An innovative program in ethics education exists at Baycrest Centre for Geriatric Care. This program can serve as a helpful model for long-term care and geriatric care facilities seeking to implement formal training programs in bioethics. Various aspects of the ethics education program are examined. In addition to describing the role of the ethics committee and research ethics board, consideration is given to case consultations, ethics rounds, the training of junior physicians and medical students, grand rounds and the planning of conferences and guest lectures. With regard to educational content in bioethics, health law, professional guidelines and the principlist approach of Beauchamp and Childress are used to explore the ethical dimensions of particular cases. Given the clinical context of the educational initiatives, the pedagogical approach is predominately case-based. While the bioethics literature emphasizes the patient-physician relationship, ethics education at Baycrest recognizes the importance of multiple professions. Physicians, nurses, social workers, speech pathologists, nutritionists and other health care providers are involved in ethical deliberation and education.
Changes in the delivery of health care and changes in population characteristics and health care requirements mandate changing requirements in nursing education. This is necessary to meet patient and family needs and to deliver quality health care. This paper describes the background to nursing education in the Nordic countries and gives an account of an initiative in Norway to prepare advanced practice nurses for clinical practice in this dynamic environment.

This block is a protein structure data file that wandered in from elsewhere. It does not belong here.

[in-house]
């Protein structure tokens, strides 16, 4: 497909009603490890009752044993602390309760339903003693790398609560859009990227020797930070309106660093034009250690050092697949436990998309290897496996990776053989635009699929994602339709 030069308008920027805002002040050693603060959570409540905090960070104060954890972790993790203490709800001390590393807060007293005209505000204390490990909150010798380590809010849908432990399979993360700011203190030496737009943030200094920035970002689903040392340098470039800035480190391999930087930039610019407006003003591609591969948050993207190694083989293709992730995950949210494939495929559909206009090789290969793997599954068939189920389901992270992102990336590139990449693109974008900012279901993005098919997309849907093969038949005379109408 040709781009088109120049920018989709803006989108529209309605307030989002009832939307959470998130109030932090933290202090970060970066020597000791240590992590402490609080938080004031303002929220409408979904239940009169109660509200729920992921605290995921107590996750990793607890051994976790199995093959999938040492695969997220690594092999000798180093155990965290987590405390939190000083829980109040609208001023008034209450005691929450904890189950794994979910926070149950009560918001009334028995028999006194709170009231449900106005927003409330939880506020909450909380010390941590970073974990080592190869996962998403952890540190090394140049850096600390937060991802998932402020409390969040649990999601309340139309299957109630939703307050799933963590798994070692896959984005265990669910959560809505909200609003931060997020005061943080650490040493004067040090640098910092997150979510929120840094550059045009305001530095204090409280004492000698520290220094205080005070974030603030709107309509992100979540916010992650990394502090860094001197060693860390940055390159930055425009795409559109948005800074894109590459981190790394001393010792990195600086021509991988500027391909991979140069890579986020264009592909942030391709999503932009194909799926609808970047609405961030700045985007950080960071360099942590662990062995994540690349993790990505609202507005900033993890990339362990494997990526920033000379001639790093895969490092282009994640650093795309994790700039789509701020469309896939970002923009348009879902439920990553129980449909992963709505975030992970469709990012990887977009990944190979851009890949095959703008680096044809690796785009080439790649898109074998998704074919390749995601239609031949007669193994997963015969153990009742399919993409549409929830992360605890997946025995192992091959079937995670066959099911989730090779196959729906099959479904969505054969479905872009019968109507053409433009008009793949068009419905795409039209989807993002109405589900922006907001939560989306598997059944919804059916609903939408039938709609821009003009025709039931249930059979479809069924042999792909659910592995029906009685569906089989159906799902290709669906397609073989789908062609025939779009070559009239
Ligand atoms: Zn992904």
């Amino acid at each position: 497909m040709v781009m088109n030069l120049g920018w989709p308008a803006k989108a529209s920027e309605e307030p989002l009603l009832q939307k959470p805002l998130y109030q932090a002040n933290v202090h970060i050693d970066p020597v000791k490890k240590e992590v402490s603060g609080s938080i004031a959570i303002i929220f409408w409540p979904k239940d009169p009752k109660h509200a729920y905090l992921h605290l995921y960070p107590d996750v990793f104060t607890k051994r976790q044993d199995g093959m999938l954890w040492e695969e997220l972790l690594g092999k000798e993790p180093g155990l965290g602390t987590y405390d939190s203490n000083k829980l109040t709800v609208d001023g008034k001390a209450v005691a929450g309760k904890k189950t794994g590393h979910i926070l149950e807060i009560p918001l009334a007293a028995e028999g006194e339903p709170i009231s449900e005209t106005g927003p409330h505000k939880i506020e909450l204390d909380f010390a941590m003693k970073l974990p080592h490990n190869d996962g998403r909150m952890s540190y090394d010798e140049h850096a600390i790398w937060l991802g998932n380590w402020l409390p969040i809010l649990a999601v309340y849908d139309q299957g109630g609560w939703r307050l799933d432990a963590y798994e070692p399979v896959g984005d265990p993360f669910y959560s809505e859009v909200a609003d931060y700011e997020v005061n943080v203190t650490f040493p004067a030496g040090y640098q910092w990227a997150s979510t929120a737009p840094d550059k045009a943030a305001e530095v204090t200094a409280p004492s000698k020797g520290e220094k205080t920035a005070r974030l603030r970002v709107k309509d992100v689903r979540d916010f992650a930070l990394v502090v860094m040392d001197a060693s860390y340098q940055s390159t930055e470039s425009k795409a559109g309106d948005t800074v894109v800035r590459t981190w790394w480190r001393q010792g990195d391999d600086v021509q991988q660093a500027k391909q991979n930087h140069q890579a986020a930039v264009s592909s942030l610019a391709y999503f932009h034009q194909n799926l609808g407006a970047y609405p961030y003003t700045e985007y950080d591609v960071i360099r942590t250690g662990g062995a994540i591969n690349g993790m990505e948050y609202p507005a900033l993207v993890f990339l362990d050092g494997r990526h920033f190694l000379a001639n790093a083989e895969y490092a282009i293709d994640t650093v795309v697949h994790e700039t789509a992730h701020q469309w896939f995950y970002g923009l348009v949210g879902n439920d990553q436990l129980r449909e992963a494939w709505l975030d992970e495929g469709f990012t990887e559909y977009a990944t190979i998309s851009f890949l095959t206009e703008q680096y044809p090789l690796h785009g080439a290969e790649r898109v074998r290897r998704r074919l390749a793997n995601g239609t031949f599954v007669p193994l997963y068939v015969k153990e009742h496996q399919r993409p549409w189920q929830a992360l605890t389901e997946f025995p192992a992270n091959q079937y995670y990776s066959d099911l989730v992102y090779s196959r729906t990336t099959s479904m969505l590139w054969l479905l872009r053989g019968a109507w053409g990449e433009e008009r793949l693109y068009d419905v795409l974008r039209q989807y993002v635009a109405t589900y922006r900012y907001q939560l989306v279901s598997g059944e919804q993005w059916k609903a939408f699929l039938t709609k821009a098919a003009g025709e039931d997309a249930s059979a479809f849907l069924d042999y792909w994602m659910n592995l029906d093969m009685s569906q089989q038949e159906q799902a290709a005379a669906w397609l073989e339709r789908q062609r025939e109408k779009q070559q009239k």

Preparing future nurses to care for dying patients and their families represents a challenge for nursing education. Affective learning, essential to nurture a caring perspective in end-of-life care, can elicit strong emotional reactions in students, to which nurse educators must remain keenly sensitive. This article presents the experience of nurse educators and students with experiential and reflective activities addressing the affective domain of learning, within an intensive 4-week undergraduate course on end-of-life care, developed with a competency-based approach. It stressed the importance of strategic teaching for developing interpersonal competencies in end-of-life care, but revealed difficulties for both nurse educators and students in assessing outcomes derived from affective learning.
There is a growing need for patient education and an evaluation of its outcomes.
The aim of this study was to compare ambulatory orthopaedic surgery patients' knowledge with Internet-based education and face-to-face education with a nurse. The following hypothesis was proposed: Internet-based patient education (experiment) is as effective as face-to-face education with a nurse (control) in increasing patients' level of knowledge and sufficiency of knowledge. In addition, the correlations of demographic variables were tested.
The patients were randomized to either an experiment group (n = 72) or a control group (n = 75). Empirical data were collected with two instruments.